A start of a new term means new discussions about teaching, learning, and technology. In the first week of my CURR 5018 course, I ask my students to write statements about the relationship between teaching, learning, and technology. Last October, my students’ discussions inspired me to reconsider my beliefs about teaching, learning, and technology, which I closely connect to creativity. This term, in relationship to Martin Luther King Day, I have been thinking about how our beliefs about what learning is can impact systemic inequity.
Language and Metaphors
The language we use to express our ideas impacts how we think and act. We often use metaphors to help us quickly connect and understand ideas. For example, early iTunes icons included a compact disc in the background, helping users understand that the program was for storing and playing music.
Some metaphors are so embedded into our language that they become automatic. For example, Michael Reddy explored metaphors we use for communication. He described a “conduit” metaphor, where communication is transferring ideas between things: We
- make our ideas come across
- put our thoughts down on paper
- hope our message went through
It takes some real mental gymnastics to even be aware of the metaphor. Can our ideas be replicated and moved across space? Can we write thoughts? What are we trying to get the message through? Even my questions here fail to escape the conduit metaphor.
Reddy argued that our struggles in communication are the result of the conduit metaphor is ineffective. We expect our ideas to duplicate exactly as they are, and when they don’t, we become frustrated.
Metaphors for Teaching and Learning
We often use a similar type of metaphor for education: teaching and learning become giving and acquiring. Teachers give knowledge; students receive and retain knowledge. We talk about “knowledge acquisition” and “concept development.” It is the acquisition metaphor for learning.
(Note: The use of the term “acquisition metaphor” comes from work by Ana Sfard, who contrasts acquisition with the “participation metaphor,” where learning is about becoming part of something, learning to participate in a community, or becoming a part of a whole.)
The acquisition metaphor suggests a type of ownership over something. Teaching and learning become a change in ownership. Knowledge is a commodity. Thus, it can be bought and sold, and stored in university credits, dividing the haves from the have-nots.
The problem (according to…uh…me!) is that thinking and acting from a knowledge acquisition perspective fails to meet the needs of our world: our “post-truth” era of “fake news,” social media, and vast quantities–and variable qualities–of information. Rather than investigating and engaging with the world, we become passive receptors of information. If we receive conflicting reports, we choose whichever best matches the beliefs we already hold instead of questioning the basis of those beliefs and considering there might be other perspectives. We are simply “acquiring knowledge.”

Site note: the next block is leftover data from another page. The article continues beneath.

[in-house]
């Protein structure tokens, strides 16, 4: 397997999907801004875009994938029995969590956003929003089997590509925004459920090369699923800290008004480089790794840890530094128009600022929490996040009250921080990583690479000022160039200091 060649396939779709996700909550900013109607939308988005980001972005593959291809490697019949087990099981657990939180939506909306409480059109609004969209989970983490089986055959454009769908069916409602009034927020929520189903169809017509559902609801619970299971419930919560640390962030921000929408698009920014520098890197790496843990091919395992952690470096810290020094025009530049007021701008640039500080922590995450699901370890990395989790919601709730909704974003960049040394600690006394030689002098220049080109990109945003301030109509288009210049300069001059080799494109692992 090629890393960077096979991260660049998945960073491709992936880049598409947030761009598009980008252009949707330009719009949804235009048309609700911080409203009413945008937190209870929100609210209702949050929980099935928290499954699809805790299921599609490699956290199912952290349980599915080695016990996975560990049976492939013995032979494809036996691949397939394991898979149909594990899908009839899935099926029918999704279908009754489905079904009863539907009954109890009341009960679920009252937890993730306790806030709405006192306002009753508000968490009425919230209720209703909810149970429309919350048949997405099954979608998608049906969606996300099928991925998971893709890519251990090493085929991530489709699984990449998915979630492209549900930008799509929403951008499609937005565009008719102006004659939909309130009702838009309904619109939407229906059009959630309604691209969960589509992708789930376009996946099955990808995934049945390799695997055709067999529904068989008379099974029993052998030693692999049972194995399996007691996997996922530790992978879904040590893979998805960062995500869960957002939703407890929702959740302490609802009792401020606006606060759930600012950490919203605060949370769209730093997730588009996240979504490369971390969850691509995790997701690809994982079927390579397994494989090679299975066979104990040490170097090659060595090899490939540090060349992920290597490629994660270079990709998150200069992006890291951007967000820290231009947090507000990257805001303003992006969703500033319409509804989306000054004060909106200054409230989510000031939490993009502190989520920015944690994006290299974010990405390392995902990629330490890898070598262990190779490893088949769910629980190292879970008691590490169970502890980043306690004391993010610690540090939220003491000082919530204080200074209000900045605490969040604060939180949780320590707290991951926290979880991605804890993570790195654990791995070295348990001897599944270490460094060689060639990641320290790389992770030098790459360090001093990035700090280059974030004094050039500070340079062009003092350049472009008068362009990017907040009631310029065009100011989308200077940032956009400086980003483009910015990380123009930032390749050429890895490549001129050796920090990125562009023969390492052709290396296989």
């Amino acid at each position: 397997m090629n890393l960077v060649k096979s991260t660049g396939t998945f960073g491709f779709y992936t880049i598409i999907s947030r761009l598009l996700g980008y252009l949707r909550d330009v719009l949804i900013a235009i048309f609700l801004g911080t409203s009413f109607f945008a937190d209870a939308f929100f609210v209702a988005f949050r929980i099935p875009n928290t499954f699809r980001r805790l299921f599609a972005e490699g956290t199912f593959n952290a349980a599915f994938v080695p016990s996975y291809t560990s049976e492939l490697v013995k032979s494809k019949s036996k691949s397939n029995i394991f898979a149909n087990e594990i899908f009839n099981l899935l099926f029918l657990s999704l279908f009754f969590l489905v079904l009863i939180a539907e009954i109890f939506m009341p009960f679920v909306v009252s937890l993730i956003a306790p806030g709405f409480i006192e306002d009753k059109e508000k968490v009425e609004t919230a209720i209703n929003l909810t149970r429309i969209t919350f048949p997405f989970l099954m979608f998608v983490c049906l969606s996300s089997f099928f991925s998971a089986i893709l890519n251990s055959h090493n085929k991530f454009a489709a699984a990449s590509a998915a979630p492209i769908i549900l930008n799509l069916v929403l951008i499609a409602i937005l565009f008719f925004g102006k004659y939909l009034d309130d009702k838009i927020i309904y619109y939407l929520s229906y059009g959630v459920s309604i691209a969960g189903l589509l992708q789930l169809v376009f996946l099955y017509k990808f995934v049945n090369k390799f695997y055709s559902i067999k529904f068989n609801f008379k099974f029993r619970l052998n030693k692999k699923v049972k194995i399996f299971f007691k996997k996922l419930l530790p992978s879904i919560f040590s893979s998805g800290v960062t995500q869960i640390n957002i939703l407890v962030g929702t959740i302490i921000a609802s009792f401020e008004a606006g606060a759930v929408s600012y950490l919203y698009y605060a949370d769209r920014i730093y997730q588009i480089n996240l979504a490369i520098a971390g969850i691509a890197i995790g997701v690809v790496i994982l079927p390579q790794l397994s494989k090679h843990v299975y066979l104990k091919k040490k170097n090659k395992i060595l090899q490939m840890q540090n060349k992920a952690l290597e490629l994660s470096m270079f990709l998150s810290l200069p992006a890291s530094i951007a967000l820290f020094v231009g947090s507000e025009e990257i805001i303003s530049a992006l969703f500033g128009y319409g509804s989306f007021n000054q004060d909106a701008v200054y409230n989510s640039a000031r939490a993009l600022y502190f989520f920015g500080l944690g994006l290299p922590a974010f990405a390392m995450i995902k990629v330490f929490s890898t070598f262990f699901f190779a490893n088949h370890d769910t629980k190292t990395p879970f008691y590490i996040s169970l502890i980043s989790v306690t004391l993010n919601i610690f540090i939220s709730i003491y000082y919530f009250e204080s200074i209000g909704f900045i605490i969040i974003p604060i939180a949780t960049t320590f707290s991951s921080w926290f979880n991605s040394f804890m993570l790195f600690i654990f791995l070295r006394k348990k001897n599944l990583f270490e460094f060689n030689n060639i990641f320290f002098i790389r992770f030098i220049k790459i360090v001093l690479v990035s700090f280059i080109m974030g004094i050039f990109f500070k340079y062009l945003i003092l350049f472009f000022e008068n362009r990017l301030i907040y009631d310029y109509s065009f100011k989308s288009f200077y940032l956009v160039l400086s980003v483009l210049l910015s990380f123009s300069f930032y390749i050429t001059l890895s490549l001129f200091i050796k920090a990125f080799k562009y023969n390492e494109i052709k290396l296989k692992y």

I’m not the only one to question the effects of acquisition metaphor of learning. Paulo Freire–known for developing the ideas behind what is called critical pedagogy–described something similar, what he called a “banking model” of education, where we simply place our ideas in the heads of others (I love the cartoon in this article about the banking model!). He pushed for a move to a “problem posing curriculum,” where learners explore, investigate, question assumptions, and take action to address inequities. They are invited to critique what is considered “normal,” perhaps coming to see the systemic inequities of their community.
What Can New Technologies Do?
Critical Digital Pedagogy applies critical pedagogy to the networked society we participate in. Jesse Stommel explained:
A Critical Digital Pedagogy demands that open and networked educational environments must not be merely repositories of content. They must be platforms for engaging students and teachers as full agents of their own learning.from https://hybridpedagogy.org/critical-digital-pedagogy-definition/
This perspective encourages us to move past an acquisition metaphor, towards a view of learning as inquiry, critique, and action. The internet has magnified our ability to communicate and participate in a global society, giving a voice to those who traditionally have been silenced. Let’s focus on these creative uses of technologies, giving students a powerful platform for investigation, creation, and action.
Freire, P. (1970). Pedagogy of the oppressed (M. B. Ramos, trans.). Continuum.
Reddy, M. J. (1993). The conduit metaphor: A case of frame conflict in our language about language. In A. Ortony (Ed.), Metaphor and thought (pp. 164–201). Cambridge University Press. https://doi.org/10.1017/cbo9781139173865.012
Sfard, A. (1998). On two metaphors for learning and the dangers of choosing just one. Educational Researcher , 27(2), 4–13. http://www.jstor.org/stable/1176193